The nation's schools received an upbeat report card in math Thursday, but the bad news continued for California as its fourth-graders lagged behind their peers in 40 states and came out ahead of only those in Mississippi.
California eighth-graders performed somewhat better but still ranked behind students in 32 states in the 1996 National Assessment of Educational Progress, an arm of the federal government that monitors academic achievement.
The test found that 54% of California's fourth-graders are not mastering essential basic skills such as measuring something longer than a ruler. Nationally, 36% of the students fell into that category.
Among the state's eighth-graders, 49% cannot solve a problem involving money or identify the fraction that represents the shaded portion of a rectangle. Nationwide, the figure was 38%.
The report also found that only one in 10 of the state's fourth-graders and one in six of the older students are considered "proficient" in math, a skill level higher than merely mastering the basics.
Those findings are likely to fuel criticism that math "reform" efforts of recent years have not produced gains.
Opponents of the "reform" philosophy complain that it does not pay enough attention to basic skills and memorization. Gov. Pete Wilson joined in that view Thursday, saying the results were "deplorable and intolerable" and point up the need "now more than ever to teach basic computational math skills in the classroom."
State Supt. of Public Instruction Delaine Eastin responded to the poor showing by renewing her call for academic standards that would be both demanding and mandatory, as well as statewide tests to monitor student performance and a system of rewards and sanctions.
Those standards and tests are being developed but are still several years away. Eastin said most states that have those policies, such as Texas, North Carolina and Kentucky, have made substantial gains.
"Absent a clear set of standards, many districts don't know what they're supposed to do to improve," Eastin said, and the state has no way of keeping track of performance.
Forty-three states, the District of Columbia and the island of Guam participated in the fourth-grade testing program, which has monitored trends in academic achievement among public and private school students since the 1970s. Some jurisdictions did not test all grade levels. Forty states participated in the eighth-grade testing program.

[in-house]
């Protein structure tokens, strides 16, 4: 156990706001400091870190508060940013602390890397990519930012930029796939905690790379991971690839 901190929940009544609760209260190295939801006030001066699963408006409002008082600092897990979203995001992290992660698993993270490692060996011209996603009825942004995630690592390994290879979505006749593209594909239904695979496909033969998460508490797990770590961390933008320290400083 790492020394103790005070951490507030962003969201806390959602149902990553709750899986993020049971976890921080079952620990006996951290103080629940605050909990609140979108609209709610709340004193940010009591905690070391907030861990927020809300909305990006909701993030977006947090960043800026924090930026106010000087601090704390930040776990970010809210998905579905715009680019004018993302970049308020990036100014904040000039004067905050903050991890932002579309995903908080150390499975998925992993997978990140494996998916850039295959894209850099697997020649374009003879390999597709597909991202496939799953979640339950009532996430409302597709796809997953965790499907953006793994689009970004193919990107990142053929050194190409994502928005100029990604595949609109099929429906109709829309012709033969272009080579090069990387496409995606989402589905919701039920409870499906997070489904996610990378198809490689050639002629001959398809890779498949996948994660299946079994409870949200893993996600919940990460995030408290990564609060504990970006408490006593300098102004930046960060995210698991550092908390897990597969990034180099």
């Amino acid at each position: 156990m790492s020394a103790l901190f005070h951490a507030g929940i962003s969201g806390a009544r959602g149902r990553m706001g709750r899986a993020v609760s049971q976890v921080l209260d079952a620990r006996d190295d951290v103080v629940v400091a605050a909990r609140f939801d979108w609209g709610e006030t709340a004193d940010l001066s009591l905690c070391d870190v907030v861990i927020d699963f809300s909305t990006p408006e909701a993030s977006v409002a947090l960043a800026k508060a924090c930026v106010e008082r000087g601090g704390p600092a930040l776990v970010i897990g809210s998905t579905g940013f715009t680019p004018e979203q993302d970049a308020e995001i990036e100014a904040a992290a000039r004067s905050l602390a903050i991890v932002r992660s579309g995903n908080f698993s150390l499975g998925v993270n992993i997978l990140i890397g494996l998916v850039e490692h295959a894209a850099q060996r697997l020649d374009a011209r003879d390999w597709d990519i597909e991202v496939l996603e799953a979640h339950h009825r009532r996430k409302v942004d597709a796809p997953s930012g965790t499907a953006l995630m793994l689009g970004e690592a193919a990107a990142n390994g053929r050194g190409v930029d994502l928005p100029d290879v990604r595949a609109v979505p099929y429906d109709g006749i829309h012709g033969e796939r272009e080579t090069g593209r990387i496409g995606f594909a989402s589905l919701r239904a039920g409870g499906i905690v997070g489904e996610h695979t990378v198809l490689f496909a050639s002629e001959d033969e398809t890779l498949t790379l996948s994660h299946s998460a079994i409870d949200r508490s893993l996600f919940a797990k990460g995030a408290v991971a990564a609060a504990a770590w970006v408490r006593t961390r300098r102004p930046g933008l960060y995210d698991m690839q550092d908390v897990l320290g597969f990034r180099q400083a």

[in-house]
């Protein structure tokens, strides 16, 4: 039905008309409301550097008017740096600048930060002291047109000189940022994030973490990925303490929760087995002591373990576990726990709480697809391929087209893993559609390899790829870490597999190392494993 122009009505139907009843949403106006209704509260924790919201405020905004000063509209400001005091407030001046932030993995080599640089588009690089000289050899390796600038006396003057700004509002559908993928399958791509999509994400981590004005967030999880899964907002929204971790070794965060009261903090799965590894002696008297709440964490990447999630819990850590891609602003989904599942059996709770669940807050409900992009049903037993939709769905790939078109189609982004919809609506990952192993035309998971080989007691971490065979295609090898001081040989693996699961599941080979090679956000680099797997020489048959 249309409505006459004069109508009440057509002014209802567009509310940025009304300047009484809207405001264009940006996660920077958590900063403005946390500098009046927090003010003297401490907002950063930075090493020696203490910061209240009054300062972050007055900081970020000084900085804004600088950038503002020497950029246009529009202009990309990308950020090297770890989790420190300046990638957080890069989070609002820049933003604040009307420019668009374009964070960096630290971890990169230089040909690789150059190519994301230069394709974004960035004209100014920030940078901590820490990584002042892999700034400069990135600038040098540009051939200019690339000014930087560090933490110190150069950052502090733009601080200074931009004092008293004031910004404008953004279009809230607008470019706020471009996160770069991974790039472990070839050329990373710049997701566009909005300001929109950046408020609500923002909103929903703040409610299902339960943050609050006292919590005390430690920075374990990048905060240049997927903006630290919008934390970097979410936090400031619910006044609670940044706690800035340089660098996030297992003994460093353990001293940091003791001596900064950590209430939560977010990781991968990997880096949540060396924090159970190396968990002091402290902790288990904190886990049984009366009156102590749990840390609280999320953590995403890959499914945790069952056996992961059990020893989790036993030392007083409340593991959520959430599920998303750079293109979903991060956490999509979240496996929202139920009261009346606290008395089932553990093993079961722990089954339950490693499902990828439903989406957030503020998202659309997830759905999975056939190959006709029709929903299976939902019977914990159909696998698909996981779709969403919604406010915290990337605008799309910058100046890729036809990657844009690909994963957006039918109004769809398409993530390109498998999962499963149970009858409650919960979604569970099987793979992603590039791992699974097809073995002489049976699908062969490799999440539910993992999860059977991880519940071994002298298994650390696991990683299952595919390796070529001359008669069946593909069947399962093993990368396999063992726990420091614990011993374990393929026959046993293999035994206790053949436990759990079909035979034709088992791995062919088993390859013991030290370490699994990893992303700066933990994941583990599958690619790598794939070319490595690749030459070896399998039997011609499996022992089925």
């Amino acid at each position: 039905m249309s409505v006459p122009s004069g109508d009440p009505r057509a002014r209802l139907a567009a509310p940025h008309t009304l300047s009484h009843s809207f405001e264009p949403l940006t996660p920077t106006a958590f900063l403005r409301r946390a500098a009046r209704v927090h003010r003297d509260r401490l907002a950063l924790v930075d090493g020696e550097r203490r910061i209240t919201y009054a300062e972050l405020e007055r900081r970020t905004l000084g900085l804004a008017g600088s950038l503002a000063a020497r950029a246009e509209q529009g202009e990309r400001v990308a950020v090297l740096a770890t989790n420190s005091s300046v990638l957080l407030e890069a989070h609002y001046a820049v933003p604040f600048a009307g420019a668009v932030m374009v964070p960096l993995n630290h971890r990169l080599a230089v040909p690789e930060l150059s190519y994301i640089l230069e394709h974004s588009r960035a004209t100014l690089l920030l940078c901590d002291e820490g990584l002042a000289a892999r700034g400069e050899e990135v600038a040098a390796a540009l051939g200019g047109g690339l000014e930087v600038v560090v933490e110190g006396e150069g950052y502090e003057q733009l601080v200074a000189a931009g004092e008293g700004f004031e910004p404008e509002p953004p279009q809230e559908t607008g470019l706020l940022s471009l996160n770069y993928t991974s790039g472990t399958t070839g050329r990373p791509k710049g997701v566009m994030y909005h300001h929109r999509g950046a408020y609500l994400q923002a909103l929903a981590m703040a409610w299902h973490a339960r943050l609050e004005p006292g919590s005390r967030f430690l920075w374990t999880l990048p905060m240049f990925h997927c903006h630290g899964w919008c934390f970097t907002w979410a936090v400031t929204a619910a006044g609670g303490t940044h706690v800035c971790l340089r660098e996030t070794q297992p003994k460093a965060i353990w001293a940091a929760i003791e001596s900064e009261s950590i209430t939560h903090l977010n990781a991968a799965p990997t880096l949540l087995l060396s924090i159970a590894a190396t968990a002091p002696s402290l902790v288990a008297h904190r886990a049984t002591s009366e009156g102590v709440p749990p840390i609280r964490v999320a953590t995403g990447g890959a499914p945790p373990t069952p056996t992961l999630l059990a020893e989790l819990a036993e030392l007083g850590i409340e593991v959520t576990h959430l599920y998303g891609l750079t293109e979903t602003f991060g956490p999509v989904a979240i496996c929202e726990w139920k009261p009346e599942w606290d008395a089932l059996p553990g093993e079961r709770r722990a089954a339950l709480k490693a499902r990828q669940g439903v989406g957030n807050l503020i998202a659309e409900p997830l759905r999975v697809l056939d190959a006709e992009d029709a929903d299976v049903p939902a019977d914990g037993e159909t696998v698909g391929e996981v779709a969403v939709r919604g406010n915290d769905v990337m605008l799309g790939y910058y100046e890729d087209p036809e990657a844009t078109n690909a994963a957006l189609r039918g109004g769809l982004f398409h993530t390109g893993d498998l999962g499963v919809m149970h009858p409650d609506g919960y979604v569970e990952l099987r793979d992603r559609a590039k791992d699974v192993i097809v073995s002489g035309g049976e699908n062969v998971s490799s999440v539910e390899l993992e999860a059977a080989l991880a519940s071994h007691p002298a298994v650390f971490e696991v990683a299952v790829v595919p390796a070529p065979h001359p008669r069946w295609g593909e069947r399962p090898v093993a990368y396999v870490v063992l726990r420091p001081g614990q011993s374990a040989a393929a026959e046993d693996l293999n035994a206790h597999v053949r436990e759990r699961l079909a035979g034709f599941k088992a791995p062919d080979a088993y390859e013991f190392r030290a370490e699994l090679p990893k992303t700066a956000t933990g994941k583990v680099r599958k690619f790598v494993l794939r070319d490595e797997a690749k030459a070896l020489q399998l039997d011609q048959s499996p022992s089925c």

Relative to most other states, California had high a percentage of students whose native language is not English--13% of the sample--and a high percentage of poor students, who constituted 25% of the students tested.
But it was unclear how the demographics of California's students affected the outcomes. California's poor students in the fourth grade ranked last compared to similar pupils elsewhere. The state's higher-income students, represented by those whose parents graduated from college, did slightly better but were still 35th out of 43 states.
California students also ranked low regardless of ethnic group--with white students among the lowest-scoring white students and African American, Latino and Asian American students among the lowest-scoring members of those groups as well.
Nationally, students in grades four, eight and 12 extended a six-year streak during which the percentage of pupils mastering basic mathematics skills has risen rapidly. The percentage of fourth-graders functioning at a basic level or above rose from 59% to 64% between 1994 and 1996. Eighth- and 12th-graders made similar gains.
Even so, only a quarter of eighth-graders and one in five fourth-graders met the higher criteria of proficiency.
Those lapses become magnified by the 12th grade, where only 16% of students demonstrated proficiency in math as they prepared to graduate last spring. An analysis by the National Assessment of Educational Progress said, however, that seniors may actually know far more math but, because the outcome didn't matter to them, lacked the motivation to do well on the test.
U.S. Secretary of Education Richard W. Riley said he was generally encouraged by the "solid progress" measured by the test that is known informally as the nation's report card.
"These results are another sign that we are turning the corner when it comes to improving American education," Riley said.
But he cautioned, "We cannot rest on our laurels. Our national scores may be going up, but we are still far behind world-class standards."
The 41-nation Third International Math and Science Study, issued last November, found that U.S. eighth-graders were below world averages in mathematics achievement. Since then, President Clinton has been campaigning for national academic standards and a test that would enable parents to see how their students, states and school districts measure up. The National Assessment of Educational Progress samples students and does not produce scores for individuals or districts.